In its latest energy outlook, British energy giant BP predicts that fossil fuels as a primary energy source will decline from 80 percent in 2019 to between 55 and 20 percent in 2050, with renewables rising from 10 percent to between 35 and 65 percent.
The forecast comes as BP adjusts its expectations around the green energy transition, due to the new uncertainties brought on by the war in Ukraine.
"Global energy policies and discussions in recent years have been focused on the importance of decarbonizing the energy system and the transition to net zero," wrote BP Chief Economist Spencer Dale in a note. "The events of the past year have served as a reminder to us all that this transition also needs to take account of the security and affordability of energy."
As the report explained, energy security and affordability are competing with sustainability for countries' attention and investment dollars. BP calls this an "energy trilemma."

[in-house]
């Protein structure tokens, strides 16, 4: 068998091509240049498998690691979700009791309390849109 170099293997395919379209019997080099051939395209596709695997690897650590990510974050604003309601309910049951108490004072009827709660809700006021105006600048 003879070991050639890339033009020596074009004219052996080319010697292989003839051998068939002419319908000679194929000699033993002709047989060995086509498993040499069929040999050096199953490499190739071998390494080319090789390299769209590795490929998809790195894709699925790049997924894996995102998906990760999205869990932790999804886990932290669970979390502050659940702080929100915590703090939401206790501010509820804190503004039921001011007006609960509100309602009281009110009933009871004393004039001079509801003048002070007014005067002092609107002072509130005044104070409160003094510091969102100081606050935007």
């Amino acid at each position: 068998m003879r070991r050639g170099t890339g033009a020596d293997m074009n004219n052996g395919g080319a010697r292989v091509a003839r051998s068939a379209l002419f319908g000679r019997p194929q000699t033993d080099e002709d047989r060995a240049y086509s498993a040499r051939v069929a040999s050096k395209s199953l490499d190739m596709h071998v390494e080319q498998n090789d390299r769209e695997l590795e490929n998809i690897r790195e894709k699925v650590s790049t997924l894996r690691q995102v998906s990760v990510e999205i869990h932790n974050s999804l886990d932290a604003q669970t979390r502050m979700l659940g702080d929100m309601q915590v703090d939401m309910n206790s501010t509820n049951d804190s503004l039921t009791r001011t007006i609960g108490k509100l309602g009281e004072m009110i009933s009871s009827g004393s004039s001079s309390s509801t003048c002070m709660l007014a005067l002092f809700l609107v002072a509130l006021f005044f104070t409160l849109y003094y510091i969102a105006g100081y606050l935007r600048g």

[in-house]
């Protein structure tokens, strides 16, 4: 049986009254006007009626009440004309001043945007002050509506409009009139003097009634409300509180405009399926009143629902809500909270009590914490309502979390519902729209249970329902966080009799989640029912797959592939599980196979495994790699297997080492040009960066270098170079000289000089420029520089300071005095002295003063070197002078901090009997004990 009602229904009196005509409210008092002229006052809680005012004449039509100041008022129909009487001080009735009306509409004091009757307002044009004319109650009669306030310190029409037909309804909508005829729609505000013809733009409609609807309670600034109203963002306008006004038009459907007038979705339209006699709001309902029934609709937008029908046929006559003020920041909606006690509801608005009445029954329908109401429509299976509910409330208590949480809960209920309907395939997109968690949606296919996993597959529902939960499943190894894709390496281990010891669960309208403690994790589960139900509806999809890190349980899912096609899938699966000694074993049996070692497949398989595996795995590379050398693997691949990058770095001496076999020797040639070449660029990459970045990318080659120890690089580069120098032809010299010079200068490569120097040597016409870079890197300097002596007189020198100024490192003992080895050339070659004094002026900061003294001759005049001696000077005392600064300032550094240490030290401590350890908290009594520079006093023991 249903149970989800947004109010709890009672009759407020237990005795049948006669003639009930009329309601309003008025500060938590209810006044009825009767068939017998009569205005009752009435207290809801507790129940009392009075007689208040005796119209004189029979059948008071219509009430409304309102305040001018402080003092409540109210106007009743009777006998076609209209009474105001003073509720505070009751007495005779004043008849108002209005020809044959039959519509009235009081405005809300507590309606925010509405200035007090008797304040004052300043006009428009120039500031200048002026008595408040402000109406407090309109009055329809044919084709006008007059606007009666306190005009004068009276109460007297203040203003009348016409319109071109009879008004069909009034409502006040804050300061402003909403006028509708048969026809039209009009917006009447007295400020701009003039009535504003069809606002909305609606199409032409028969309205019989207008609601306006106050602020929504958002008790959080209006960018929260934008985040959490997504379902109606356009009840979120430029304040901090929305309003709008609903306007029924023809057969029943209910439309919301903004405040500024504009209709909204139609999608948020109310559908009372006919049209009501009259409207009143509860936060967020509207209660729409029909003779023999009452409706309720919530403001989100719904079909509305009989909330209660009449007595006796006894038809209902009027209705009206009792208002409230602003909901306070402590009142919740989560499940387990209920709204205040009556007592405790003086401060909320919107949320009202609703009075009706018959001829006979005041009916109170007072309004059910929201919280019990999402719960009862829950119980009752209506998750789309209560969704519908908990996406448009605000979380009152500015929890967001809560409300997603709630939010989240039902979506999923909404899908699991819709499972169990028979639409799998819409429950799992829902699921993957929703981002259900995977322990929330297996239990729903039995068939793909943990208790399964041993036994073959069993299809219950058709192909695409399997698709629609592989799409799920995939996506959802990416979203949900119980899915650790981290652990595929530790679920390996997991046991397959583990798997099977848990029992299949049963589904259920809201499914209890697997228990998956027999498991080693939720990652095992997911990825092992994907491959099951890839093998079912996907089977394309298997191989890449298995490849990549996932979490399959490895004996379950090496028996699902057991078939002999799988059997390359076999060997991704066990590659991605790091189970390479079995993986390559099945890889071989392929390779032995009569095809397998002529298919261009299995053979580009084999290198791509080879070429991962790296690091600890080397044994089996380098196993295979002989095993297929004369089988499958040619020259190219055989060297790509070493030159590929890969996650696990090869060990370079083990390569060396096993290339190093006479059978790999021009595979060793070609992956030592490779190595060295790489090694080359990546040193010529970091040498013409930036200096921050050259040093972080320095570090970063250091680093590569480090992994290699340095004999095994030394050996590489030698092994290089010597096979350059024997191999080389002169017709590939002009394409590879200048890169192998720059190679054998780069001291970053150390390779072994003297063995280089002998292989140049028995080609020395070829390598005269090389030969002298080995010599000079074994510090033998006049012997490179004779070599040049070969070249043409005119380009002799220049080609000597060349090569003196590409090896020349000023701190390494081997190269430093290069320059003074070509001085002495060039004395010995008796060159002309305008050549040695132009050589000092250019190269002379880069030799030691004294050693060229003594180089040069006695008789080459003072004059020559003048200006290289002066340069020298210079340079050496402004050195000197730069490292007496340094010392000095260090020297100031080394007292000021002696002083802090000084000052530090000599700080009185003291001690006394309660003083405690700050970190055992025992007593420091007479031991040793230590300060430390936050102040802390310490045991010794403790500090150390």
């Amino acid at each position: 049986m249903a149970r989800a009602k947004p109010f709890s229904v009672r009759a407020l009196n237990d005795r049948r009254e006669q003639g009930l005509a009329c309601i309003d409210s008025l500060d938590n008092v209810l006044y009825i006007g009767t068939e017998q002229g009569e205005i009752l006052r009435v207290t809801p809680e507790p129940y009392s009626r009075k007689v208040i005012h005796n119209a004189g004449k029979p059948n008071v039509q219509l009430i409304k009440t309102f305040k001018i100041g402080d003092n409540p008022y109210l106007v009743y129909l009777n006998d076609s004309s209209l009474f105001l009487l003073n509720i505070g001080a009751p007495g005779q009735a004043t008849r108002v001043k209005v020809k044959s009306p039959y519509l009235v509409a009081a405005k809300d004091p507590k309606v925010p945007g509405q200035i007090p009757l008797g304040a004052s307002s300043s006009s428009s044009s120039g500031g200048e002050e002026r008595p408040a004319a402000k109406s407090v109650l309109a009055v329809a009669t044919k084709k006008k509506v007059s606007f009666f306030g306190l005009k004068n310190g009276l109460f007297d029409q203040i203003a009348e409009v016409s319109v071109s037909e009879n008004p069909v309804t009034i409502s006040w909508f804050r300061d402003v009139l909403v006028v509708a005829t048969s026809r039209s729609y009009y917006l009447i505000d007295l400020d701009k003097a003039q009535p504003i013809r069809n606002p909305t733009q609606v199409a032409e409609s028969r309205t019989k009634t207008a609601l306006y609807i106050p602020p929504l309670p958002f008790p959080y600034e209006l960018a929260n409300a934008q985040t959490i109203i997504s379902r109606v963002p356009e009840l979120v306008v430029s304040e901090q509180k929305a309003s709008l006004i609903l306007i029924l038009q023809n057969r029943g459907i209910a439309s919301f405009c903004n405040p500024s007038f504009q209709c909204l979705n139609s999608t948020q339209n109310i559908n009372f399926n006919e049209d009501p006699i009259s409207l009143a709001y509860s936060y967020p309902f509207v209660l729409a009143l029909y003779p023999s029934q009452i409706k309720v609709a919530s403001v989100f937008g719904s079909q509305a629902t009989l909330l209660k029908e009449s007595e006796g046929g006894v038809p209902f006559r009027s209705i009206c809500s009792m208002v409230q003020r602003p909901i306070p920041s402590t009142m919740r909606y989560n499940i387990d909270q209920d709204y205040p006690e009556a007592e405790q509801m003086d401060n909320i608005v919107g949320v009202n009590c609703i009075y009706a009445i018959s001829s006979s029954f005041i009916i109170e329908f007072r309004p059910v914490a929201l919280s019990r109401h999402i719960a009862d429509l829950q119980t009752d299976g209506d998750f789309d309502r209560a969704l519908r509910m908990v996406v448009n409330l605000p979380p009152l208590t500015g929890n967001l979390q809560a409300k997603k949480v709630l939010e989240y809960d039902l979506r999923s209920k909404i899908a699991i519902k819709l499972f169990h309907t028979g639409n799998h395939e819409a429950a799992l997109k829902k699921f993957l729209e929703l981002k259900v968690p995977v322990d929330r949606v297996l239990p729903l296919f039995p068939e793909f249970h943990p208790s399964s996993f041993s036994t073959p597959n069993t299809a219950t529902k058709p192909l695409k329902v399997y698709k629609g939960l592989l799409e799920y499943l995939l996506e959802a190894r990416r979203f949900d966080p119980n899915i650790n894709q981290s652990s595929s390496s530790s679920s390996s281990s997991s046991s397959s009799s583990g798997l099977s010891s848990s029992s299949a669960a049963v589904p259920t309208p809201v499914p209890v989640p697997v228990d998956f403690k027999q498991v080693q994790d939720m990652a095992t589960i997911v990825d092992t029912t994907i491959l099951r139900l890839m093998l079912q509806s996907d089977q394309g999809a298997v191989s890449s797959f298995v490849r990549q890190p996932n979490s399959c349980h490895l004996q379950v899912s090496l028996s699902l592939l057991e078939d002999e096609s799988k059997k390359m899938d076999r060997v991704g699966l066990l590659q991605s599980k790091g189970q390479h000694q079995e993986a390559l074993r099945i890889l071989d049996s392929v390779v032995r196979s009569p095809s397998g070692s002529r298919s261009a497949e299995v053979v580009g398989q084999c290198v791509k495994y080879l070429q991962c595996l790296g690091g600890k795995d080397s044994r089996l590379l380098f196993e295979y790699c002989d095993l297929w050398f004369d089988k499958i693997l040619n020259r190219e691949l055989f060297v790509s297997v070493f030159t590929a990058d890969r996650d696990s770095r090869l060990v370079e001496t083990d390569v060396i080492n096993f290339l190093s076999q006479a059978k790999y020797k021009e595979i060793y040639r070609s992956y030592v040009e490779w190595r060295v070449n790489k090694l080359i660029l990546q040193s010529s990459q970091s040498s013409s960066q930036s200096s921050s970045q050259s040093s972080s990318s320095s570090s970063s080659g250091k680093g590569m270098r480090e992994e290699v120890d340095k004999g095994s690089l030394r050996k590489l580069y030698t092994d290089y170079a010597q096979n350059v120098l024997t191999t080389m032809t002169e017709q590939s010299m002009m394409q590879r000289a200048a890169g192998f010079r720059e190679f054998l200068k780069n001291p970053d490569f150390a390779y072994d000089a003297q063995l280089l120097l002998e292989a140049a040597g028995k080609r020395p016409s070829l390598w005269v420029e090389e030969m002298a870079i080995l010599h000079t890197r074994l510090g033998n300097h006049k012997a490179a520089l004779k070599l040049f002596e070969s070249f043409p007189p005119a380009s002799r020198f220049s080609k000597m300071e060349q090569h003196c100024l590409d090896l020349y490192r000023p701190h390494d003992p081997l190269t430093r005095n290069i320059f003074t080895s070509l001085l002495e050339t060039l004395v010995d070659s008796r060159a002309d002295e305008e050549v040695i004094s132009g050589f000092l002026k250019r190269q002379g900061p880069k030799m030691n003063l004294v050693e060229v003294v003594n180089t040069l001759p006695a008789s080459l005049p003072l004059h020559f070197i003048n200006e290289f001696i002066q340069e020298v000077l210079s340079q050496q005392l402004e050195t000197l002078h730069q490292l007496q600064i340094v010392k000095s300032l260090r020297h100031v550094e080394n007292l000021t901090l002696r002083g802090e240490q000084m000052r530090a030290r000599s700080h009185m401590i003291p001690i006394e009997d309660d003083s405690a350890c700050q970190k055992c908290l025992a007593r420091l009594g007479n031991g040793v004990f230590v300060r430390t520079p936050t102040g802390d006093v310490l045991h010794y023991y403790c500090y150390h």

"Any successful and enduring energy transition needs to address all three elements of the trilemma," Dale wrote.
Yet the war in Ukraine isn't the only development changing BP's outlook. Another is the passing of the Inflation Reduction Act in the U.S., which is set to invest billions into green projects.
The most positive scenarios, in terms of the climate, that BP outlines anticipate four trends:
- Declining use of hydrocarbons
- Rapid expansion of renewable energy sources
- Increasing electrification
- Growing use of low-carbon hydrogen
In all possible cases, the report forecasts that renewables will be adopted “quicker than any previous fuel in history."